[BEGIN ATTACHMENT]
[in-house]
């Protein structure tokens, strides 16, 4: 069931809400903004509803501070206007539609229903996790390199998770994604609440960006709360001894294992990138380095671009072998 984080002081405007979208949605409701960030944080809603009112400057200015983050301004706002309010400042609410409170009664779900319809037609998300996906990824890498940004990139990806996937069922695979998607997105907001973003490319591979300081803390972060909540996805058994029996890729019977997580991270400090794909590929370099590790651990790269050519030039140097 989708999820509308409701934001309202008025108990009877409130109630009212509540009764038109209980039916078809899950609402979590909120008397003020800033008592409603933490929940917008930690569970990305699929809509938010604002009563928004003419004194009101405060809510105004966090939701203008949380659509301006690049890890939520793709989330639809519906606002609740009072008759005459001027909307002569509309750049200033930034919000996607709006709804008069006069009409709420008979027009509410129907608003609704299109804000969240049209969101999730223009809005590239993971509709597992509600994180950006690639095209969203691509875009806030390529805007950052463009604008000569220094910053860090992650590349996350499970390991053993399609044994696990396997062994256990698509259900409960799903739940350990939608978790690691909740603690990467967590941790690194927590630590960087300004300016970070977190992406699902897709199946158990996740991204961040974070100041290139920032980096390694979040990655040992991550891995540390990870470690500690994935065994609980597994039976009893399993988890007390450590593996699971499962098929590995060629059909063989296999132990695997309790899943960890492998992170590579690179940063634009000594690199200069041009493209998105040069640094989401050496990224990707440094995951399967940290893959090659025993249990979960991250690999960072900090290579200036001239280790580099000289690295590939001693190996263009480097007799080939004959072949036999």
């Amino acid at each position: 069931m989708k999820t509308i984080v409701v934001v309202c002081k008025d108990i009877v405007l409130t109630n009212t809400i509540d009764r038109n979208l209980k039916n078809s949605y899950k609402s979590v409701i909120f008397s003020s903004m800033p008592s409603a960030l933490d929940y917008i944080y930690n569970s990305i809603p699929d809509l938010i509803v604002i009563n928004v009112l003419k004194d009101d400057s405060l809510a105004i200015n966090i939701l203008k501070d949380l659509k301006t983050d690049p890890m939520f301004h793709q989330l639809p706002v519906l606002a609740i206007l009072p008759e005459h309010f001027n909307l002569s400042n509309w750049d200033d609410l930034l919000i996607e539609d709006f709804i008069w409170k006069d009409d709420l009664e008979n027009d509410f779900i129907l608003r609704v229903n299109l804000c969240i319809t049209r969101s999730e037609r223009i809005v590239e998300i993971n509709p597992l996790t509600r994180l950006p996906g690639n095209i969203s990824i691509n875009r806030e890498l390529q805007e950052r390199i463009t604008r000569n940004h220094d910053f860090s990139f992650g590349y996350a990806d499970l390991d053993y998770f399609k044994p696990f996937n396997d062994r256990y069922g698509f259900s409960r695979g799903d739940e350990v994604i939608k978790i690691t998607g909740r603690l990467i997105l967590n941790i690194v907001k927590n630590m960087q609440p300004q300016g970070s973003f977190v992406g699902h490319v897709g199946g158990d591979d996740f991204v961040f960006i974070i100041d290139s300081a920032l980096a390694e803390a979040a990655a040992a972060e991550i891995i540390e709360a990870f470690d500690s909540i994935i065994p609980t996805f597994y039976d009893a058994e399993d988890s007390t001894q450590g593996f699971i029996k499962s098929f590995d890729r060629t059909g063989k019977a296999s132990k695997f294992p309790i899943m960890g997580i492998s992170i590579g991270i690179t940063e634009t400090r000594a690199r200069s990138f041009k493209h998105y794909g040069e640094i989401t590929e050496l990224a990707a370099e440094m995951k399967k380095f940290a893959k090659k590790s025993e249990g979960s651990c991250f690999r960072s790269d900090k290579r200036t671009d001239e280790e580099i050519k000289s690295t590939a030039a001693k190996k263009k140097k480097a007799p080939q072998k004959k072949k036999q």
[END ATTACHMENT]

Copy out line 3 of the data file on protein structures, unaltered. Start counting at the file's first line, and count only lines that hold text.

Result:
């Amino acid at each position: 069931m989708k999820t509308i984080v409701v934001v309202c002081k008025d108990i009877v405007l409130t109630n009212t809400i509540d009764r038109n979208l209980k039916n078809s949605y899950k609402s979590v409701i909120f008397s003020s903004m800033p008592s409603a960030l933490d929940y917008i944080y930690n569970s990305i809603p699929d809509l938010i509803v604002i009563n928004v009112l003419k004194d009101d400057s405060l809510a105004i200015n966090i939701l203008k501070d949380l659509k301006t983050d690049p890890m939520f301004h793709q989330l639809p706002v519906l606002a609740i206007l009072p008759e005459h309010f001027n909307l002569s400042n509309w750049d200033d609410l930034l919000i996607e539609d709006f709804i008069w409170k006069d009409d709420l009664e008979n027009d509410f779900i129907l608003r609704v229903n299109l804000c969240i319809t049209r969101s999730e037609r223009i809005v590239e998300i993971n509709p597992l996790t509600r994180l950006p996906g690639n095209i969203s990824i691509n875009r806030e890498l390529q805007e950052r390199i463009t604008r000569n940004h220094d910053f860090s990139f992650g590349y996350a990806d499970l390991d053993y998770f399609k044994p696990f996937n396997d062994r256990y069922g698509f259900s409960r695979g799903d739940e350990v994604i939608k978790i690691t998607g909740r603690l990467i997105l967590n941790i690194v907001k927590n630590m960087q609440p300004q300016g970070s973003f977190v992406g699902h490319v897709g199946g158990d591979d996740f991204v961040f960006i974070i100041d290139s300081a920032l980096a390694e803390a979040a990655a040992a972060e991550i891995i540390e709360a990870f470690d500690s909540i994935i065994p609980t996805f597994y039976d009893a058994e399993d988890s007390t001894q450590g593996f699971i029996k499962s098929f590995d890729r060629t059909g063989k019977a296999s132990k695997f294992p309790i899943m960890g997580i492998s992170i590579g991270i690179t940063e634009t400090r000594a690199r200069s990138f041009k493209h998105y794909g040069e640094i989401t590929e050496l990224a990707a370099e440094m995951k399967k380095f940290a893959k090659k590790s025993e249990g979960s651990c991250f690999r960072s790269d900090k290579r200036t671009d001239e280790e580099i050519k000289s690295t590939a030039a001693k190996k263009k140097k480097a007799p080939q072998k004959k072949k036999q």